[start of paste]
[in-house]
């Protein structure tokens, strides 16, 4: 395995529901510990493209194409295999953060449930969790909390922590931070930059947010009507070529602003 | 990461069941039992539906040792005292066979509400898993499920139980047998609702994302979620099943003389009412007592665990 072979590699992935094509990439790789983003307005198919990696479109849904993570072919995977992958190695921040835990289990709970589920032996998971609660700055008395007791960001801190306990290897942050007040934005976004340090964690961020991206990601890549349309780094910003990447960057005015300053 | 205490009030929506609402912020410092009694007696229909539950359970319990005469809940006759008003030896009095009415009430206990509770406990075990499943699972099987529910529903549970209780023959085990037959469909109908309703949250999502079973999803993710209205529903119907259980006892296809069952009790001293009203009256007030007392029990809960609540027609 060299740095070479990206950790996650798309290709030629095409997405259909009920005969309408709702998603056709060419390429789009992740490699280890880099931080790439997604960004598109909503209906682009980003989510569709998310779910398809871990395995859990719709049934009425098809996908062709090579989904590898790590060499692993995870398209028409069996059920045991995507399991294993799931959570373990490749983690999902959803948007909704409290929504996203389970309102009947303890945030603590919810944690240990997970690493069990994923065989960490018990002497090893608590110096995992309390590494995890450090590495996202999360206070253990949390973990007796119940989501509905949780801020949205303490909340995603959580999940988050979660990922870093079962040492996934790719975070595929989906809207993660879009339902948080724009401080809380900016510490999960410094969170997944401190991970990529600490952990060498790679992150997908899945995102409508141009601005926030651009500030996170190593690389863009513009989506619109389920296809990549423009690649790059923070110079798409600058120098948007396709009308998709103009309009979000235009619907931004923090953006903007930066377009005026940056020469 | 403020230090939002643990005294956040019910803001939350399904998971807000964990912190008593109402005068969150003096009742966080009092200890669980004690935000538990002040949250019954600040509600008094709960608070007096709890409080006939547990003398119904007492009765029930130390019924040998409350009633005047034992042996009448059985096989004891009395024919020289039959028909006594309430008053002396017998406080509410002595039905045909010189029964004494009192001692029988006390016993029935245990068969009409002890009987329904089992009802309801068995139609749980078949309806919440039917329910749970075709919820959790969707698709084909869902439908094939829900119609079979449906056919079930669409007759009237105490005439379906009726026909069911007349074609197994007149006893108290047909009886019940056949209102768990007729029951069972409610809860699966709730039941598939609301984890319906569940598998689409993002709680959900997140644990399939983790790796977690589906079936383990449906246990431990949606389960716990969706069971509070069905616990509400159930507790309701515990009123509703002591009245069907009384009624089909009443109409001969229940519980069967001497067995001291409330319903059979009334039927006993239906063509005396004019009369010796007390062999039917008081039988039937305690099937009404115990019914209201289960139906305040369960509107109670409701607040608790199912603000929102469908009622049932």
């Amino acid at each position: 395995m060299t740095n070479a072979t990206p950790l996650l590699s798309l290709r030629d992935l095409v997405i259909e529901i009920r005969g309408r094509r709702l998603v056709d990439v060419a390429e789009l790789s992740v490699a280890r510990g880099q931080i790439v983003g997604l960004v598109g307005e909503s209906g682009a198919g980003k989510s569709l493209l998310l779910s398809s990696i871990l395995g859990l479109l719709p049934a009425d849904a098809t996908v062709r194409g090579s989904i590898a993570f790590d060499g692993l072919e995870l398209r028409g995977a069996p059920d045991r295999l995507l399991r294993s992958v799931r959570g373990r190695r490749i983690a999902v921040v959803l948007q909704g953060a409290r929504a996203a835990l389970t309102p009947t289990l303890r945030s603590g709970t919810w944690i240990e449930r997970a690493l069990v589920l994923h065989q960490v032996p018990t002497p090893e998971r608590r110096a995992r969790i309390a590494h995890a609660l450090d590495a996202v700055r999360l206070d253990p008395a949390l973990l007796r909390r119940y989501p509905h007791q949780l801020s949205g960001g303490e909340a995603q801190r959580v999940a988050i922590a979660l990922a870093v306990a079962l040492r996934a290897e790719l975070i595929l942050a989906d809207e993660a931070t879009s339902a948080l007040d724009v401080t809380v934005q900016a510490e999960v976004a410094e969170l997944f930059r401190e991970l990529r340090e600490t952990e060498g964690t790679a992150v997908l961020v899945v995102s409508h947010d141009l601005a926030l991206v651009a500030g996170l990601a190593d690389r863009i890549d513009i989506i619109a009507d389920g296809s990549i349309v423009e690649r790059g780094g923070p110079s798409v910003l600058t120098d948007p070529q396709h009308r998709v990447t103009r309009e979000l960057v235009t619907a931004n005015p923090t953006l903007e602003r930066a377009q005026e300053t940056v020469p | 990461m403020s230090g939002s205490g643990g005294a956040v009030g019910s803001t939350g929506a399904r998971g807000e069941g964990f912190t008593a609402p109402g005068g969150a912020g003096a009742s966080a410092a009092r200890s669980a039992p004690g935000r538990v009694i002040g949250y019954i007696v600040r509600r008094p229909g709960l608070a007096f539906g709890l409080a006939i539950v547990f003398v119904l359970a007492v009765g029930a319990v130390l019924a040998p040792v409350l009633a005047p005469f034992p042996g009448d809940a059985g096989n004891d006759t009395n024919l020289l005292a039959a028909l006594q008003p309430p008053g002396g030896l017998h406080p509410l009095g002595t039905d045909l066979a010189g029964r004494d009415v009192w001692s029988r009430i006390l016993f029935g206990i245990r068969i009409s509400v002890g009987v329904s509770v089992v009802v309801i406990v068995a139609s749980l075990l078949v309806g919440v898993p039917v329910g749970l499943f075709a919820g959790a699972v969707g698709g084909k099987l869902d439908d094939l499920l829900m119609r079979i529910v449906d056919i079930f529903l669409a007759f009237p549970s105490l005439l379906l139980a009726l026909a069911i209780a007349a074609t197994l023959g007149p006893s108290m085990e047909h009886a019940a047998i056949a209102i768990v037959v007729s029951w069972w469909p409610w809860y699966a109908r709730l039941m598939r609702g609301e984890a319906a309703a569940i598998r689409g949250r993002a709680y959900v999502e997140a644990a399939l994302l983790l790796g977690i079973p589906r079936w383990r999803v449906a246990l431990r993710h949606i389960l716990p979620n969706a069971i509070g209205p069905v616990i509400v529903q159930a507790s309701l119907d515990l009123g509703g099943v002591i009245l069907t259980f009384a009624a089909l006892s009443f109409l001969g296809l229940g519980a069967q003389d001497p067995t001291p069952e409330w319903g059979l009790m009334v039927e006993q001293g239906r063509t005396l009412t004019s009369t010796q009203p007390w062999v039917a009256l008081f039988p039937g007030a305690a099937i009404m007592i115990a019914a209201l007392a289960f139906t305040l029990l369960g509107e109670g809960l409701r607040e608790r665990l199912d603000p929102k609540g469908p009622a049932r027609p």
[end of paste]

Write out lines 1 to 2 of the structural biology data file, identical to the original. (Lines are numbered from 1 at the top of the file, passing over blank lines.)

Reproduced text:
[in-house]
């Protein structure tokens, strides 16, 4: 395995529901510990493209194409295999953060449930969790909390922590931070930059947010009507070529602003 | 990461069941039992539906040792005292066979509400898993499920139980047998609702994302979620099943003389009412007592665990 072979590699992935094509990439790789983003307005198919990696479109849904993570072919995977992958190695921040835990289990709970589920032996998971609660700055008395007791960001801190306990290897942050007040934005976004340090964690961020991206990601890549349309780094910003990447960057005015300053 | 205490009030929506609402912020410092009694007696229909539950359970319990005469809940006759008003030896009095009415009430206990509770406990075990499943699972099987529910529903549970209780023959085990037959469909109908309703949250999502079973999803993710209205529903119907259980006892296809069952009790001293009203009256007030007392029990809960609540027609 060299740095070479990206950790996650798309290709030629095409997405259909009920005969309408709702998603056709060419390429789009992740490699280890880099931080790439997604960004598109909503209906682009980003989510569709998310779910398809871990395995859990719709049934009425098809996908062709090579989904590898790590060499692993995870398209028409069996059920045991995507399991294993799931959570373990490749983690999902959803948007909704409290929504996203389970309102009947303890945030603590919810944690240990997970690493069990994923065989960490018990002497090893608590110096995992309390590494995890450090590495996202999360206070253990949390973990007796119940989501509905949780801020949205303490909340995603959580999940988050979660990922870093079962040492996934790719975070595929989906809207993660879009339902948080724009401080809380900016510490999960410094969170997944401190991970990529600490952990060498790679992150997908899945995102409508141009601005926030651009500030996170190593690389863009513009989506619109389920296809990549423009690649790059923070110079798409600058120098948007396709009308998709103009309009979000235009619907931004923090953006903007930066377009005026940056020469 | 403020230090939002643990005294956040019910803001939350399904998971807000964990912190008593109402005068969150003096009742966080009092200890669980004690935000538990002040949250019954600040509600008094709960608070007096709890409080006939547990003398119904007492009765029930130390019924040998409350009633005047034992042996009448059985096989004891009395024919020289039959028909006594309430008053002396017998406080509410002595039905045909010189029964004494009192001692029988006390016993029935245990068969009409002890009987329904089992009802309801068995139609749980078949309806919440039917329910749970075709919820959790969707698709084909869902439908094939829900119609079979449906056919079930669409007759009237105490005439379906009726026909069911007349074609197994007149006893108290047909009886019940056949209102768990007729029951069972409610809860699966709730039941598939609301984890319906569940598998689409993002709680959900997140644990399939983790790796977690589906079936383990449906246990431990949606389960716990969706069971509070069905616990509400159930507790309701515990009123509703002591009245069907009384009624089909009443109409001969229940519980069967001497067995001291409330319903059979009334039927006993239906063509005396004019009369010796007390062999039917008081039988039937305690099937009404115990019914209201289960139906305040369960509107109670409701607040608790199912603000929102469908009622049932």